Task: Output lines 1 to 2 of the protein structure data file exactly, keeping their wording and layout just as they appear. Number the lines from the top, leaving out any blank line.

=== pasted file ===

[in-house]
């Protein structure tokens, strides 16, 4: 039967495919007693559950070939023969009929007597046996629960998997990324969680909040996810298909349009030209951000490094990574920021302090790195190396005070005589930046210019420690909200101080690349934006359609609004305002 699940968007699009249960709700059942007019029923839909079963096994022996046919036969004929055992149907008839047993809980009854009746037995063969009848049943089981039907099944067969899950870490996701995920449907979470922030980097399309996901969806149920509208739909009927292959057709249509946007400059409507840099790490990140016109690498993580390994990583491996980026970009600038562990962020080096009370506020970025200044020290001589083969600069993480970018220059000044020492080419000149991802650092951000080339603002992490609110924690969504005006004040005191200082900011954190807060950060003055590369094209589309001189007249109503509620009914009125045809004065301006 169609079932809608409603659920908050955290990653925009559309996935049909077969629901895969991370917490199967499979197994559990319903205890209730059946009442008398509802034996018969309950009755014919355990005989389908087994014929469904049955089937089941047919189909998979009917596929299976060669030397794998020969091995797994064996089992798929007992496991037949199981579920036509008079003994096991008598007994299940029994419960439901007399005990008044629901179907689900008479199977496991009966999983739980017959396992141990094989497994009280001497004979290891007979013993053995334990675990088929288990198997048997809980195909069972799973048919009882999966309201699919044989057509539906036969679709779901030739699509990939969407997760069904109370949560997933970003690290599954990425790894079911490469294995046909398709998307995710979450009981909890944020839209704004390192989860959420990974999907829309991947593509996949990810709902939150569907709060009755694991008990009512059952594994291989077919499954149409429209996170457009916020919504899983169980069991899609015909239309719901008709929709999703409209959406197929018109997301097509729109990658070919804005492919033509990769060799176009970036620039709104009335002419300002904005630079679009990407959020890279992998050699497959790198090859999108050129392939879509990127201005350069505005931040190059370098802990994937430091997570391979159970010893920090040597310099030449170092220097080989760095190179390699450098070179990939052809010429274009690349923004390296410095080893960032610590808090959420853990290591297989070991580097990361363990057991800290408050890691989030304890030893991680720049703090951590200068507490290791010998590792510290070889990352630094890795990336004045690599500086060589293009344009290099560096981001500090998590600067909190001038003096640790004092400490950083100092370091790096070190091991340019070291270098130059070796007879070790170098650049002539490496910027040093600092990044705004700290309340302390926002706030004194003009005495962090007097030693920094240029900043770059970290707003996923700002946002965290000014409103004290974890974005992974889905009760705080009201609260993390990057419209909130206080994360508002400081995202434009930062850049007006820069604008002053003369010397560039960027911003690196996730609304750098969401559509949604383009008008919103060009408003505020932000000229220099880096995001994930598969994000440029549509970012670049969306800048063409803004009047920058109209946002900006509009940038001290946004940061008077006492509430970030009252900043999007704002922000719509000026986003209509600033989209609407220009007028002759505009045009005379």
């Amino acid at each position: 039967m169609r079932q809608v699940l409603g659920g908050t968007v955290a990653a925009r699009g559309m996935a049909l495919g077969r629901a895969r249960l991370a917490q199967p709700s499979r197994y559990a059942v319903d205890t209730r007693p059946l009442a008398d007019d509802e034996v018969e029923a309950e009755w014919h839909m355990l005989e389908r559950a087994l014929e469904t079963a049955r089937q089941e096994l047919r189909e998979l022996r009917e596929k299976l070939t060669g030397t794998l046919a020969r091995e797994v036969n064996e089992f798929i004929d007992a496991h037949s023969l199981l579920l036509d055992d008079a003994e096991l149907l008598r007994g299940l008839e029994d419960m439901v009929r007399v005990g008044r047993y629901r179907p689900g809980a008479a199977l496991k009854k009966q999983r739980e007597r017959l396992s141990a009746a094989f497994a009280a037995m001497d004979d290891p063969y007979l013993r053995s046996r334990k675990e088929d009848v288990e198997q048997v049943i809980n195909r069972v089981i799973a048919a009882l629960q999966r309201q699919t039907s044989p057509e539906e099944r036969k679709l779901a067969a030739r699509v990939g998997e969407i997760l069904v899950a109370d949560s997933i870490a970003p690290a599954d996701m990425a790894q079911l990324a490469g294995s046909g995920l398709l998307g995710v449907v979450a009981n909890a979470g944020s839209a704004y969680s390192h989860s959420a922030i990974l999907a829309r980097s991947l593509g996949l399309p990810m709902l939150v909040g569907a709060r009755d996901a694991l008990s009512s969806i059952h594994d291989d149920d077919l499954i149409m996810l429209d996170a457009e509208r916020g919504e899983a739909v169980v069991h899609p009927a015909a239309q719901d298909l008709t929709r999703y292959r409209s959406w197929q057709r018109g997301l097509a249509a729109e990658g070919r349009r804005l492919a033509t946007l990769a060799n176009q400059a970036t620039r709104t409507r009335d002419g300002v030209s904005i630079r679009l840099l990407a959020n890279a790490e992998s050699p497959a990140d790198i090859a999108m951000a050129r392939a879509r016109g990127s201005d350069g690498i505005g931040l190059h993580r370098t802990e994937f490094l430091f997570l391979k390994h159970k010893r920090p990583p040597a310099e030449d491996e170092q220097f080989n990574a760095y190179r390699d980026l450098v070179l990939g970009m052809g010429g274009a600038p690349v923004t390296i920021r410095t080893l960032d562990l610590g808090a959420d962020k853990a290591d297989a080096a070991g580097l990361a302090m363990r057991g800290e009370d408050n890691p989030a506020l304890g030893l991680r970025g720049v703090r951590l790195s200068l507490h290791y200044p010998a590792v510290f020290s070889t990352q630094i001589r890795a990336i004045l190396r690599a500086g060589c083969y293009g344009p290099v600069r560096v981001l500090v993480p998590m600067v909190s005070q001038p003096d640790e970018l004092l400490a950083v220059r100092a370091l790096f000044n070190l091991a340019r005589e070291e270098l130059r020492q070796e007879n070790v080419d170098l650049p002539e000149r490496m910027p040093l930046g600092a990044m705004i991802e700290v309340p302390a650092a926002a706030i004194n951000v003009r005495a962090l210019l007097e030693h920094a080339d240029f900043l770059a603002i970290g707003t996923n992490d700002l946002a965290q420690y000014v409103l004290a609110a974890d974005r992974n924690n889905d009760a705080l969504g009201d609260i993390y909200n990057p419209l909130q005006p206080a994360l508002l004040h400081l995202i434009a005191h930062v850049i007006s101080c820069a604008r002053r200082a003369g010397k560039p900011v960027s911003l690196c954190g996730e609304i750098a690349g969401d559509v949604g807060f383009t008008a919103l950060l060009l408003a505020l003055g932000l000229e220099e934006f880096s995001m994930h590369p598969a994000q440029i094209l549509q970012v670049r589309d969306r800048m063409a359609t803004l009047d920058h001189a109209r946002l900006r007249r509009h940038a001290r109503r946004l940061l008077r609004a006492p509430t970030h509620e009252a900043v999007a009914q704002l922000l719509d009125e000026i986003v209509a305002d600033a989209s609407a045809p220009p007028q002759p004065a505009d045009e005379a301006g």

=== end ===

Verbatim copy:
[in-house]
């Protein structure tokens, strides 16, 4: 039967495919007693559950070939023969009929007597046996629960998997990324969680909040996810298909349009030209951000490094990574920021302090790195190396005070005589930046210019420690909200101080690349934006359609609004305002 699940968007699009249960709700059942007019029923839909079963096994022996046919036969004929055992149907008839047993809980009854009746037995063969009848049943089981039907099944067969899950870490996701995920449907979470922030980097399309996901969806149920509208739909009927292959057709249509946007400059409507840099790490990140016109690498993580390994990583491996980026970009600038562990962020080096009370506020970025200044020290001589083969600069993480970018220059000044020492080419000149991802650092951000080339603002992490609110924690969504005006004040005191200082900011954190807060950060003055590369094209589309001189007249109503509620009914009125045809004065301006 169609079932809608409603659920908050955290990653925009559309996935049909077969629901895969991370917490199967499979197994559990319903205890209730059946009442008398509802034996018969309950009755014919355990005989389908087994014929469904049955089937089941047919189909998979009917596929299976060669030397794998020969091995797994064996089992798929007992496991037949199981579920036509008079003994096991008598007994299940029994419960439901007399005990008044629901179907689900008479199977496991009966999983739980017959396992141990094989497994009280001497004979290891007979013993053995334990675990088929288990198997048997809980195909069972799973048919009882999966309201699919044989057509539906036969679709779901030739699509990939969407997760069904109370949560997933970003690290599954990425790894079911490469294995046909398709998307995710979450009981909890944020839209704004390192989860959420990974999907829309991947593509996949990810709902939150569907709060009755694991008990009512059952594994291989077919499954149409429209996170457009916020919504899983169980069991899609015909239309719901008709929709999703409209959406197929018109997301097509729109990658070919804005492919033509990769060799176009970036620039709104009335002419300002904005630079679009990407959020890279992998050699497959790198090859999108050129392939879509990127201005350069505005931040190059370098802990994937430091997570391979159970010893920090040597310099030449170092220097080989760095190179390699450098070179990939052809010429274009690349923004390296410095080893960032610590808090959420853990290591297989070991580097990361363990057991800290408050890691989030304890030893991680720049703090951590200068507490290791010998590792510290070889990352630094890795990336004045690599500086060589293009344009290099560096981001500090998590600067909190001038003096640790004092400490950083100092370091790096070190091991340019070291270098130059070796007879070790170098650049002539490496910027040093600092990044705004700290309340302390926002706030004194003009005495962090007097030693920094240029900043770059970290707003996923700002946002965290000014409103004290974890974005992974889905009760705080009201609260993390990057419209909130206080994360508002400081995202434009930062850049007006820069604008002053003369010397560039960027911003690196996730609304750098969401559509949604383009008008919103060009408003505020932000000229220099880096995001994930598969994000440029549509970012670049969306800048063409803004009047920058109209946002900006509009940038001290946004940061008077006492509430970030009252900043999007704002922000719509000026986003209509600033989209609407220009007028002759505009045009005379």